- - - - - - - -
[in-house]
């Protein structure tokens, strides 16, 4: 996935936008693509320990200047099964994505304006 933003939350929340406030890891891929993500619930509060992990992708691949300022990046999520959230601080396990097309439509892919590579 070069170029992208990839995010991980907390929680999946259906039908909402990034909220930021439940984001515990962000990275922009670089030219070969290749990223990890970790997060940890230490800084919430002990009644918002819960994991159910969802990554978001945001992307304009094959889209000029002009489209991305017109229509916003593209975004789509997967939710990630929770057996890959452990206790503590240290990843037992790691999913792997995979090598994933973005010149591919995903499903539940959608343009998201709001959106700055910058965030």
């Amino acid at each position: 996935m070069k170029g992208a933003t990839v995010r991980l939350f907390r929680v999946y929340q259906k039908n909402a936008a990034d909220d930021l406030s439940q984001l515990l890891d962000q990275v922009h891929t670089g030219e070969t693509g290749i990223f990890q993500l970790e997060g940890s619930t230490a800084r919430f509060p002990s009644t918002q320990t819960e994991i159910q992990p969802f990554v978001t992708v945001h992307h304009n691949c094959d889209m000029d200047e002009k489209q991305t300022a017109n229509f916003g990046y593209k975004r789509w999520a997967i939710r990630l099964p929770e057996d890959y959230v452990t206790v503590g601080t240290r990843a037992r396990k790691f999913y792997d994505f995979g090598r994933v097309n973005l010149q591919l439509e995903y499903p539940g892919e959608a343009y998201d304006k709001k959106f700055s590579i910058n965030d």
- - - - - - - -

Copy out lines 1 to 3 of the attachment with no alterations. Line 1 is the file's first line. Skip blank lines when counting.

[in-house]
């Protein structure tokens, strides 16, 4: 996935936008693509320990200047099964994505304006 933003939350929340406030890891891929993500619930509060992990992708691949300022990046999520959230601080396990097309439509892919590579 070069170029992208990839995010991980907390929680999946259906039908909402990034909220930021439940984001515990962000990275922009670089030219070969290749990223990890970790997060940890230490800084919430002990009644918002819960994991159910969802990554978001945001992307304009094959889209000029002009489209991305017109229509916003593209975004789509997967939710990630929770057996890959452990206790503590240290990843037992790691999913792997995979090598994933973005010149591919995903499903539940959608343009998201709001959106700055910058965030």
């Amino acid at each position: 996935m070069k170029g992208a933003t990839v995010r991980l939350f907390r929680v999946y929340q259906k039908n909402a936008a990034d909220d930021l406030s439940q984001l515990l890891d962000q990275v922009h891929t670089g030219e070969t693509g290749i990223f990890q993500l970790e997060g940890s619930t230490a800084r919430f509060p002990s009644t918002q320990t819960e994991i159910q992990p969802f990554v978001t992708v945001h992307h304009n691949c094959d889209m000029d200047e002009k489209q991305t300022a017109n229509f916003g990046y593209k975004r789509w999520a997967i939710r990630l099964p929770e057996d890959y959230v452990t206790v503590g601080t240290r990843a037992r396990k790691f999913y792997d994505f995979g090598r994933v097309n973005l010149q591919l439509e995903y499903p539940g892919e959608a343009y998201d304006k709001k959106f700055s590579i910058n965030d």